|Jennifer Farina||June 8th 2011|
Researchers at the University of Michigan's Life Sciences Institute and College of Pharmacy have uncovered how tuberculosis builds drug resistance.
The discovery could provide scientists with a new direction to try to combat drug-resistant tuberculosis and to head off the continued spread of this deadly infectious disease.
Tuberculosis claims about 2 million lives worldwide each year. With the global spread of the pathogenic bacterium that currently infects one-third of the world's population, there are also strains that are resistant to most types of antibiotics that are used to treat this infection.
These strains cause so-called multi-drug resistant tuberculosis and extensively drug resistant tuberculosis. The limited number of drugs that are used to treat these resilient infections are our last line of defense, and some bacteria have already evolved resistance even to these antibiotics. The family of aminoglycoside antibiotics is among these drugs.
Sylvie Garneau-Tsodikova, LSI research assistant professor and the John G. Searle Assistant Professor of Medicinal Chemistry, and collaborator Oleg Tsodikov, assistant professor of medicinal chemistry at the U-M College of Pharmacy, have uncovered a sophisticated and efficient mechanism that tuberculosis uses to inactivate aminoglycosides.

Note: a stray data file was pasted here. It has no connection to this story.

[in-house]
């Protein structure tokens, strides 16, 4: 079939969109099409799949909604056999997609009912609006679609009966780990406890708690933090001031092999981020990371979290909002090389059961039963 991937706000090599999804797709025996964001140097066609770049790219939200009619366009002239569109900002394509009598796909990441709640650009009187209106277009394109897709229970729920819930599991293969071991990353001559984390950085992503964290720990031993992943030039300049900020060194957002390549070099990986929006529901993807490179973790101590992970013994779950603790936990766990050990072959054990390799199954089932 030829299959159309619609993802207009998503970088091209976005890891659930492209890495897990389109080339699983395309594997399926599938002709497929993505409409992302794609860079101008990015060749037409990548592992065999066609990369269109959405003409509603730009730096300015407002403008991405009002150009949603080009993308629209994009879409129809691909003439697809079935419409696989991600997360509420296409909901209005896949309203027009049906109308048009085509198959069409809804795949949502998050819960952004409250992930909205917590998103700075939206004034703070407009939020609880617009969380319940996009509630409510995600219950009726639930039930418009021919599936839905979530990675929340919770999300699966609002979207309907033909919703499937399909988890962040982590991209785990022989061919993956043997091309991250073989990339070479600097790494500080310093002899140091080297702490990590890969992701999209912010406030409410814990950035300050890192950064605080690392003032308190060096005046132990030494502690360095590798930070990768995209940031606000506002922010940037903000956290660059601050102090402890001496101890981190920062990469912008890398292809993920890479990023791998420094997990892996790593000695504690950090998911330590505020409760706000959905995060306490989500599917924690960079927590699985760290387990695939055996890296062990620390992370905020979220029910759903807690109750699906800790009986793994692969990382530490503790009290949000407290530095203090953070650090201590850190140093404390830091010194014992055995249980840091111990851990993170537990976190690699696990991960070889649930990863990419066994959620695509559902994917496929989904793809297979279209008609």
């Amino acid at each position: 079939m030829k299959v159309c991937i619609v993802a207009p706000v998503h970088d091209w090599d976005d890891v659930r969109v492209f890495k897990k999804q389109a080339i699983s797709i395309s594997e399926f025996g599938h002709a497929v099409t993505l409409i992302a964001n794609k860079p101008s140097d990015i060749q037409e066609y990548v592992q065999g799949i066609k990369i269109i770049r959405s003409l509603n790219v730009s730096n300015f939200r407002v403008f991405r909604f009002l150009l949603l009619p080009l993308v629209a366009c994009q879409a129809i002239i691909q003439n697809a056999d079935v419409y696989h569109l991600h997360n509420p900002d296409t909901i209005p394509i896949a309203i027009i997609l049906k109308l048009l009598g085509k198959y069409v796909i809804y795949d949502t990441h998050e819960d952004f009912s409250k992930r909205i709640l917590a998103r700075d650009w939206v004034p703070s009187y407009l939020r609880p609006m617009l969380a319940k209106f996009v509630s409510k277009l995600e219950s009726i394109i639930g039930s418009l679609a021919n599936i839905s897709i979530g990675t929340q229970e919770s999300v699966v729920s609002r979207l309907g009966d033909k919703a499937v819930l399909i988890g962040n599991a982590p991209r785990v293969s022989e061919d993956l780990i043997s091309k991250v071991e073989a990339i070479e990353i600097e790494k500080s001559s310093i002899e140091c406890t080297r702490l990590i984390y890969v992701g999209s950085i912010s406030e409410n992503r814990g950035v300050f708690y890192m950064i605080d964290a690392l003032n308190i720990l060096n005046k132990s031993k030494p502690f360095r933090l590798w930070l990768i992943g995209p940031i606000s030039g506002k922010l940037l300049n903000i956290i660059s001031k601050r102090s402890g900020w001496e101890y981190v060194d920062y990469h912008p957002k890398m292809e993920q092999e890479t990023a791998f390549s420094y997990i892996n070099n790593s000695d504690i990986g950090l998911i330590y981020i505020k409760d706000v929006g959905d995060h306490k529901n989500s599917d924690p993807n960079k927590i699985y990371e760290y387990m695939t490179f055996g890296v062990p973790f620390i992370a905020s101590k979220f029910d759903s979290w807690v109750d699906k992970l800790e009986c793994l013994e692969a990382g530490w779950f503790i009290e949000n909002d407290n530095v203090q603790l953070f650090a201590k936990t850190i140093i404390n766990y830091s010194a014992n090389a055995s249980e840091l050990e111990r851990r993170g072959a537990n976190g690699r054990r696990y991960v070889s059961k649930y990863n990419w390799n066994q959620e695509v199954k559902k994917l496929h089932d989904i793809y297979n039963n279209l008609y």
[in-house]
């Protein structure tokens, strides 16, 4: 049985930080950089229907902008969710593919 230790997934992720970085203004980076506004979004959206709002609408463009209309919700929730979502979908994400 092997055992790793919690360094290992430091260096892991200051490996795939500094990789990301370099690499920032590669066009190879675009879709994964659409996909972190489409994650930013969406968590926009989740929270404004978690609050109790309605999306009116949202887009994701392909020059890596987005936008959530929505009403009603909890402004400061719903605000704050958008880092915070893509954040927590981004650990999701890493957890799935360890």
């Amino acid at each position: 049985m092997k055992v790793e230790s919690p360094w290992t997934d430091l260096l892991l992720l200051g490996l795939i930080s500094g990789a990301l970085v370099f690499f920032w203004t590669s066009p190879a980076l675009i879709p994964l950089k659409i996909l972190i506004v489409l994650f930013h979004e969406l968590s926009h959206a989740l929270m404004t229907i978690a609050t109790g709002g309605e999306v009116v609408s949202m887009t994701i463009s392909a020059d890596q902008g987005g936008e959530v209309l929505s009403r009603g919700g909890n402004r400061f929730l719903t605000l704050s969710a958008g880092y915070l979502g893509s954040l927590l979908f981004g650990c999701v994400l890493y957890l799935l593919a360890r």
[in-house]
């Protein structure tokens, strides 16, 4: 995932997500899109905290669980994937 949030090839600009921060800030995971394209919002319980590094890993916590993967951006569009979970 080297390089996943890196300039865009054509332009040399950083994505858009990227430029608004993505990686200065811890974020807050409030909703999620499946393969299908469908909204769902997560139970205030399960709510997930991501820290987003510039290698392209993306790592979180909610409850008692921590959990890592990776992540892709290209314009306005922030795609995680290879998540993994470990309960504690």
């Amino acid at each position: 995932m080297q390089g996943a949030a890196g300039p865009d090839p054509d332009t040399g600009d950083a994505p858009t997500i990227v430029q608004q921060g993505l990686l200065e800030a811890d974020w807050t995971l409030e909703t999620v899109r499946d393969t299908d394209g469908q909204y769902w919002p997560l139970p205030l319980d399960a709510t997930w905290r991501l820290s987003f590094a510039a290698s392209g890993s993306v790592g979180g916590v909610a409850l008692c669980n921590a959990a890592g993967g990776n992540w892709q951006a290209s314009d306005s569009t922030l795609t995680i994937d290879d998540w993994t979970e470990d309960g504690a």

"Bacteria continuously come up with new tricks to inactivate the drugs that we develop and use to treat infections," said Garneau-Tsodikova. "As a result, our antibiotic arsenal becomes more and more limited. To overcome bacterial resistance, a deeper understanding of the many resistance mechanisms evolved by bacteria is needed."
The tuberculosis protein Eis destroys aminoglycoside antibiotics once they are inside of the microbe. In a collaborative effort, the Garneau-Tsodikova and Tsodikov labs discovered that Eis chemically changes (acetylates) the aminoglycoside drugs at many different places to ensure that they become completely inactive and lose their antibiotic activity. Amazingly, Eis inactivates most aminoglycosides that were tested, including all that are currently administered by doctors.
"It is always a humbling experience to realize the power of nature to combat the drugs that scientists develop," said Garneau-Tsodikova.
This Eis multi-acetylation inactivation mechanism is completely novel and represents one more challenge to keep in mind for the future development of treatments for tuberculosis.
The researchers are now using this knowledge to change drug scaffolds to minimize this effect and to try to overcome the resistance with new drugs against Eis, which would make aminoglycoside antibiotics active again.
Jennifer Farina writes for the University of Michigan, from where this article is adapted.